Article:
With World War II Just Months Away, Winston Churchill Begins to Prepare the British People for the Coming Storm of “Air Raids and the Population”

He calls his upcoming article “important” and “useful”, a very rare self-assessment of his work

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In the article, he predicts that Britain could not be beaten by a bombing campaign, a prediction that he helped prove true


Soon, as Prime Minister, he would have to lead the nation through the Blitz of German air raids and on to victory

In 1914, the Germans launched bombing raids...

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With World War II Just Months Away, Winston Churchill Begins to Prepare the British People for the Coming Storm of “Air Raids and the Population”

He calls his upcoming article “important” and “useful”, a very rare self-assessment of his work

In the article, he predicts that Britain could not be beaten by a bombing campaign, a prediction that he helped prove true


Soon, as Prime Minister, he would have to lead the nation through the Blitz of German air raids and on to victory

In 1914, the Germans launched bombing raids on Britain from the sea and sky. Suddenly civilians on the Home Front, as well as soldiers on the Front Line, were at risk. The German military believed that they could use Zeppelin airships to help win the war, but though they caused civilian casualties, the raids contributed little to the war effort. These bombings did set a precedent, however.

Among the public men of influence, only Churchill recognized the profound peril to the world that the Nazis represented. He spoke out in Parliament, on the radio, in his newspaper columns, anywhere and everywhere, demanding the government wake up and prepare. As early as 1933, Churchill warned in the House of Commons, “Those Germans are not looking for equal status. They are looking for weapons.” But the prime ministers and party leaders not only disagreed with Churchill but considered him a loose cannon and an annoyance. Neville Chamberlain showed the attitude when he later wrote, “The real danger to this country is Winston. He is the warmonger, not Hitler.”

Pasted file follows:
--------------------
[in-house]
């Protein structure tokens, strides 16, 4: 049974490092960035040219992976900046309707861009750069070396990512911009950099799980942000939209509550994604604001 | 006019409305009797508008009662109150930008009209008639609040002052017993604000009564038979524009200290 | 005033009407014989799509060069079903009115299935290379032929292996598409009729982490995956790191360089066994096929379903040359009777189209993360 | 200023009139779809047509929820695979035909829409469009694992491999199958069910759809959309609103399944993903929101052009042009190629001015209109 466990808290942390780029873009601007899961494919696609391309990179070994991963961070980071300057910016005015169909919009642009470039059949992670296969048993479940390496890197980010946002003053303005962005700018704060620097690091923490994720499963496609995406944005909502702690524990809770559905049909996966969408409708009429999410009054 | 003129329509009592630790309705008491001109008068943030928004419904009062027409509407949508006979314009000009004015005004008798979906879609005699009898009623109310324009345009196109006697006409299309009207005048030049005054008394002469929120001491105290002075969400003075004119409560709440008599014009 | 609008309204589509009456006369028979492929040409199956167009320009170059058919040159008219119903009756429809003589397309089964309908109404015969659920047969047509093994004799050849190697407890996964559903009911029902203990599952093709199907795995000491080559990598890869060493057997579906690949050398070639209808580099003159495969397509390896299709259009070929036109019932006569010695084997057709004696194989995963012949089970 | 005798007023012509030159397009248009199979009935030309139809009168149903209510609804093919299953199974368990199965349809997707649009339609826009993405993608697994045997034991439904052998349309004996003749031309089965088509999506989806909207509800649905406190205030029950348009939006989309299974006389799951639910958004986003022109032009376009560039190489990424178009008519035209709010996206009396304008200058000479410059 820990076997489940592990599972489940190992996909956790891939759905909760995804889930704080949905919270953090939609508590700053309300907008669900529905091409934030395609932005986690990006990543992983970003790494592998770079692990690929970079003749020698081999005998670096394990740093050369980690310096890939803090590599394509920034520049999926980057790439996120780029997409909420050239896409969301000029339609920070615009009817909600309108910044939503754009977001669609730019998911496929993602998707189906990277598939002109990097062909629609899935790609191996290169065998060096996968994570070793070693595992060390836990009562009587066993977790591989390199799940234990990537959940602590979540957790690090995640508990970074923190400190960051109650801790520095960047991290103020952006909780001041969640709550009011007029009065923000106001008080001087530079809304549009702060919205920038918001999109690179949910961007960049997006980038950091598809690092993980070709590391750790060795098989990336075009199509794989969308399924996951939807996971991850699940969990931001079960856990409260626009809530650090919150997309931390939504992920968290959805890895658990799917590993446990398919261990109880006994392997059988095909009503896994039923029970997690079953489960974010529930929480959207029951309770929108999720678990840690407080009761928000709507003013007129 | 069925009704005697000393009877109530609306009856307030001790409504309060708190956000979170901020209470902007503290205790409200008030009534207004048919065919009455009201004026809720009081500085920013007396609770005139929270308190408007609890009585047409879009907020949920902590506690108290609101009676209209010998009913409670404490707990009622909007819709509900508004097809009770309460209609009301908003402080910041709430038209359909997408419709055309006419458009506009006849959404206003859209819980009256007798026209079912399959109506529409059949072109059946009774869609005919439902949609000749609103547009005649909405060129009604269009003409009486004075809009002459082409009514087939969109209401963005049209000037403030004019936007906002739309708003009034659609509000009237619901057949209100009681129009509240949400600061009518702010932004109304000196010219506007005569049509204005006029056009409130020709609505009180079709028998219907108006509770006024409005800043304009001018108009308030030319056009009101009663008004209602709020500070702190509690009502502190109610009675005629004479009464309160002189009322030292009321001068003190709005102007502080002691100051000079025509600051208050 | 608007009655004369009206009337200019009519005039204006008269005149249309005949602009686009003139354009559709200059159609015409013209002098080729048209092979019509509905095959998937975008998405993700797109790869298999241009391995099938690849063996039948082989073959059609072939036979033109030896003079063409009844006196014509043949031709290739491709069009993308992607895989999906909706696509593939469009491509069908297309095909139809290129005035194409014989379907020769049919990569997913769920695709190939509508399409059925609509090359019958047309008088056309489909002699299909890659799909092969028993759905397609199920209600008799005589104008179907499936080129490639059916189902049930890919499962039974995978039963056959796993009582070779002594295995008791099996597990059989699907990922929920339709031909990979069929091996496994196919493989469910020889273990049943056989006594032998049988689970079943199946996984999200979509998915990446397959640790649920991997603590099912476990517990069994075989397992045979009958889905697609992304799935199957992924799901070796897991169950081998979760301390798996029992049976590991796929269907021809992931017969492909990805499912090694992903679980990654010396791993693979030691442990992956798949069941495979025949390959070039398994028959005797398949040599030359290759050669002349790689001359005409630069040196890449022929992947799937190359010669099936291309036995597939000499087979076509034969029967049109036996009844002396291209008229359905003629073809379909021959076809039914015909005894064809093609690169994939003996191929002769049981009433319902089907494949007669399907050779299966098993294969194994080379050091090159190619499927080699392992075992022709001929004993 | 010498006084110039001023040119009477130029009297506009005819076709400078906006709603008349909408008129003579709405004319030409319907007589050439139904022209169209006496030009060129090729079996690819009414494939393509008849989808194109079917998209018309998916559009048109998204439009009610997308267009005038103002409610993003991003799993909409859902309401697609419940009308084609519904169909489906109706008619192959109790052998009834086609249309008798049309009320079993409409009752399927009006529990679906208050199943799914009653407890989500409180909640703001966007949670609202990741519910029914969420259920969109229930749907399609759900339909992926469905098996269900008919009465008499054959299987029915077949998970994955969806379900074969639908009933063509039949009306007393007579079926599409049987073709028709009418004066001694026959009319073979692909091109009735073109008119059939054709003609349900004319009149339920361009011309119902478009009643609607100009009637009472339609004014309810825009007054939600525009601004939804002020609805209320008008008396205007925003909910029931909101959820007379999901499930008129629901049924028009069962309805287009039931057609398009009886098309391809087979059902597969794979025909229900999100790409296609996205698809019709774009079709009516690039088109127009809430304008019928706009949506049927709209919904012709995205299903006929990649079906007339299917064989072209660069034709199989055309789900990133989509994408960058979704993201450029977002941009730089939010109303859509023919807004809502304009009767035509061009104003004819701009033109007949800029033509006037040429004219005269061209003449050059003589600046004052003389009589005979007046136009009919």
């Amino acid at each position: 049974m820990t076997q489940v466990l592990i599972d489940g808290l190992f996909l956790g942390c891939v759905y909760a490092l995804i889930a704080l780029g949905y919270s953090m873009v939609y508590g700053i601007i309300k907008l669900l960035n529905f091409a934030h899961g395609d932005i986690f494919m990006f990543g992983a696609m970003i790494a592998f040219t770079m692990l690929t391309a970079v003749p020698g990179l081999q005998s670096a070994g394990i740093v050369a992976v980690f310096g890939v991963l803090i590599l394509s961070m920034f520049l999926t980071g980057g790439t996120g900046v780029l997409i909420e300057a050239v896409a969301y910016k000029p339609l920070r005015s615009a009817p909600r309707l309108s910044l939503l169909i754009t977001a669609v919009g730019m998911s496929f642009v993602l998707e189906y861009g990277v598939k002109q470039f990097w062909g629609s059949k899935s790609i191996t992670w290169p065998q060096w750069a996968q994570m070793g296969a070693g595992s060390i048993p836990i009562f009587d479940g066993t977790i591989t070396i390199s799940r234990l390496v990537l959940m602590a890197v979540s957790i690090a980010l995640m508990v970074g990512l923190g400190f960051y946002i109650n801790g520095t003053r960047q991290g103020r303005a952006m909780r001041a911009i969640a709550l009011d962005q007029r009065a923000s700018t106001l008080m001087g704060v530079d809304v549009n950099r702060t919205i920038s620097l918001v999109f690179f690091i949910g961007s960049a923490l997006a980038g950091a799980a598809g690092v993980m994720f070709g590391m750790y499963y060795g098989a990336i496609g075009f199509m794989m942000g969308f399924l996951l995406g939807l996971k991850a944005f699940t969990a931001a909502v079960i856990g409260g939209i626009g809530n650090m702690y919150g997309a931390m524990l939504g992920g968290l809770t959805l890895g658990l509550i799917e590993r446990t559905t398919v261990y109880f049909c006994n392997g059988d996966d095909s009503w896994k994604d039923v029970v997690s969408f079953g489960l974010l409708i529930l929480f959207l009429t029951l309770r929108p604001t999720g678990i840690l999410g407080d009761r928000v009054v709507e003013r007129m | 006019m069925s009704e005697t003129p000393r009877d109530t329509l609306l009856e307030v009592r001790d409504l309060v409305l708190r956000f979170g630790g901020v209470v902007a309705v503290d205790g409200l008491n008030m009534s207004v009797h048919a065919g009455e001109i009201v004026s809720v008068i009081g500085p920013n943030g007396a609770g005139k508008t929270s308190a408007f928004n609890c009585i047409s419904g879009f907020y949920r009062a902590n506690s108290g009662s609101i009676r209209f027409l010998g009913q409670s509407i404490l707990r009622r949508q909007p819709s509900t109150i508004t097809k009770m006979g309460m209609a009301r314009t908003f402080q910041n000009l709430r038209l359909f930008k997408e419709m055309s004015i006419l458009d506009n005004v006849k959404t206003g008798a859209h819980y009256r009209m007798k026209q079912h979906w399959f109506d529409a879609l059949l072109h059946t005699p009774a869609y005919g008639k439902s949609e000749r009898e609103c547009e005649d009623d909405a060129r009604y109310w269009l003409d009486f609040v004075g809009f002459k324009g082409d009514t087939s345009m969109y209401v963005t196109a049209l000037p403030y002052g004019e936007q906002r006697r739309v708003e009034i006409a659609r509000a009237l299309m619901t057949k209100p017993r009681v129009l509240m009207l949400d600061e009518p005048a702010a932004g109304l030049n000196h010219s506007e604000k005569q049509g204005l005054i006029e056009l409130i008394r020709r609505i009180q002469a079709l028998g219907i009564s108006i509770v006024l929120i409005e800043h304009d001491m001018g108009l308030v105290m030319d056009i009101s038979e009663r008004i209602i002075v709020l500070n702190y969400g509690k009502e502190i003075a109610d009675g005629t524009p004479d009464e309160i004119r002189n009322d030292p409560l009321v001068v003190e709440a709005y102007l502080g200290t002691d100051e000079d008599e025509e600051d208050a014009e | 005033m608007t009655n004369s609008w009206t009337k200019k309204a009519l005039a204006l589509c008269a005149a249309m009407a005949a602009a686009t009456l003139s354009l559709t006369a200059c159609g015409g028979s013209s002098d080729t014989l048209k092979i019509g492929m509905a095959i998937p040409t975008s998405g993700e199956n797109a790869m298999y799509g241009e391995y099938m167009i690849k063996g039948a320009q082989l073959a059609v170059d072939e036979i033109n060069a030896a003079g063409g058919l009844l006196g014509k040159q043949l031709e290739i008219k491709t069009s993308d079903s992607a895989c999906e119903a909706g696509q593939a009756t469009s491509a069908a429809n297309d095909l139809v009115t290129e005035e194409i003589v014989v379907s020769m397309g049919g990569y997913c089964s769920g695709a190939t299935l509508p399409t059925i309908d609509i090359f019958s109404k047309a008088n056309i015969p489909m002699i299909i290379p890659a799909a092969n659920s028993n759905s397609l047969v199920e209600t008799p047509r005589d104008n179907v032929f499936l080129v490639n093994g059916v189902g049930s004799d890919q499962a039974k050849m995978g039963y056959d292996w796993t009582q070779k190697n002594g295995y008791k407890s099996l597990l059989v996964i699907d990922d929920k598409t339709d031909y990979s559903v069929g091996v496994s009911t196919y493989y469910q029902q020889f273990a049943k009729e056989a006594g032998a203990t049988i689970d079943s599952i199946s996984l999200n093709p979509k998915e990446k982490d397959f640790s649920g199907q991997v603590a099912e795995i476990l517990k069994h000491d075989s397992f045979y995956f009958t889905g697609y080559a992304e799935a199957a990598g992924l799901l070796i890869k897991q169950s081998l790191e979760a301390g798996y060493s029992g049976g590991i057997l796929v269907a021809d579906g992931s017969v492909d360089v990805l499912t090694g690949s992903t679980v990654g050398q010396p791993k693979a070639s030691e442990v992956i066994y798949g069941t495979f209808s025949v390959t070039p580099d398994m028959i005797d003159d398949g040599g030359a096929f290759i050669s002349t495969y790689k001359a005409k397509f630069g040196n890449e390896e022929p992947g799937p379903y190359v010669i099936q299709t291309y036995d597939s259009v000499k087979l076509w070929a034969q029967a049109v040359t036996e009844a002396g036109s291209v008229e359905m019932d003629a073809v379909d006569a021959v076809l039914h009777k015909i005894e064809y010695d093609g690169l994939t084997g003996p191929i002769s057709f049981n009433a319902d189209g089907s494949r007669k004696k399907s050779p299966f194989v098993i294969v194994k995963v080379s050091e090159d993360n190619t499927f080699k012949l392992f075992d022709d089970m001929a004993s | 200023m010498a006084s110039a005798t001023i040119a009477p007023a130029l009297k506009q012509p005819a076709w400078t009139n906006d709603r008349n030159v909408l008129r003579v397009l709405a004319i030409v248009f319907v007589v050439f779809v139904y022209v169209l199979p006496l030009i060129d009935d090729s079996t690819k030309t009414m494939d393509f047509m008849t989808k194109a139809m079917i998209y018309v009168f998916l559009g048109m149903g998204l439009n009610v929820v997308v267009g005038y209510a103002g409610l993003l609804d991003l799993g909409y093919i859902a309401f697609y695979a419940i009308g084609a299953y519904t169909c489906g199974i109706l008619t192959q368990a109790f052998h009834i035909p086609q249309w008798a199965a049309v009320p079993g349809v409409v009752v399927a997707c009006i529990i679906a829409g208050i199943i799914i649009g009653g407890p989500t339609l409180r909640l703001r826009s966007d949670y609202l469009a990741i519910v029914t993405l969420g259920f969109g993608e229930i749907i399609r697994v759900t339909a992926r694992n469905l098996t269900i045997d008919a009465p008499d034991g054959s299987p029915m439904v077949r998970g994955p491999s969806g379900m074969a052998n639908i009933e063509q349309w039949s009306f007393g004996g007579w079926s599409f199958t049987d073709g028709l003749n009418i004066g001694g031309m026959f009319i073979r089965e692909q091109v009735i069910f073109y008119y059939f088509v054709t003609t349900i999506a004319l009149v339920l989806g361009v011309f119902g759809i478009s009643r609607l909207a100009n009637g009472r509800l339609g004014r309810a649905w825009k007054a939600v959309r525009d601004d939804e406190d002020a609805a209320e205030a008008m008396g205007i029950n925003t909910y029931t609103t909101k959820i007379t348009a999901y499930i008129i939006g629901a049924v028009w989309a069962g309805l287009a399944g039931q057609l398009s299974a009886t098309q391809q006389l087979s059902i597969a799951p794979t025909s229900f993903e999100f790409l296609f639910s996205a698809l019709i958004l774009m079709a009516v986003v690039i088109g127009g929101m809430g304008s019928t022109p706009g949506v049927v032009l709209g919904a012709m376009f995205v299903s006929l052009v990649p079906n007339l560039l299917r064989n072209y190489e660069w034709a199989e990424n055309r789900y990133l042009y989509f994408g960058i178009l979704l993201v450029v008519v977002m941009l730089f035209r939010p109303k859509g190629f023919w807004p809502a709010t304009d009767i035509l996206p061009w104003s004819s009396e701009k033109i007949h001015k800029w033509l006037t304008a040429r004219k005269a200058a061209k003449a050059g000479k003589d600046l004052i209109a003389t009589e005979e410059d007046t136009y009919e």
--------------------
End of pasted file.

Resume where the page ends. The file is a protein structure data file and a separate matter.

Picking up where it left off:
In 1934, Churchill held clandestine meetings at Chartwell, where he was briefed on the actual situation in Germany by the government and military men in his network, men in positions low enough to be without policy-making influence but high enough to know the true facts and statistics being developed. With this information, Churchill shocked Parliament by revealing the true figures of German military production, figures many colleagues refused to believe. In November of 1934, he made a stirring speech in the Commons demanding an increase in military expenditures: “To urge preparation of defense is not to assert the imminence of war…” These words marked a turning point in his career; he would now primarily devote himself to warning of the threat of Germany. And he would often focus his remarks in Parliament on preparedness in the air as well as on sea.

The Nazi regime came into power committed to gain strategic advantage by building up Germany’s air power. Hitler’s wars of conquest would succeed or fail depending upon whether or not Germany possessed air superiority over the battlefield. The German buildup in air strength represented a revolution in the European balance of power that would pave the way for Nazi conquests. In advocating British rearmament, in these Wilderness years Churchill gave close attention to the threats posed on the sea and in the air to British security. He argued that Britain needed superiority over great power challengers in these strategic domains. He grasped that protection of the British homeland from air assault provided the foundation for Britain’s security and international standing in an increasingly hostile world. He urged in Parliament: “We ought to have a large vote of credit to double our Air Force; we ought to have it now, and a larger vote of credit as soon as possible to redouble the Air Force.”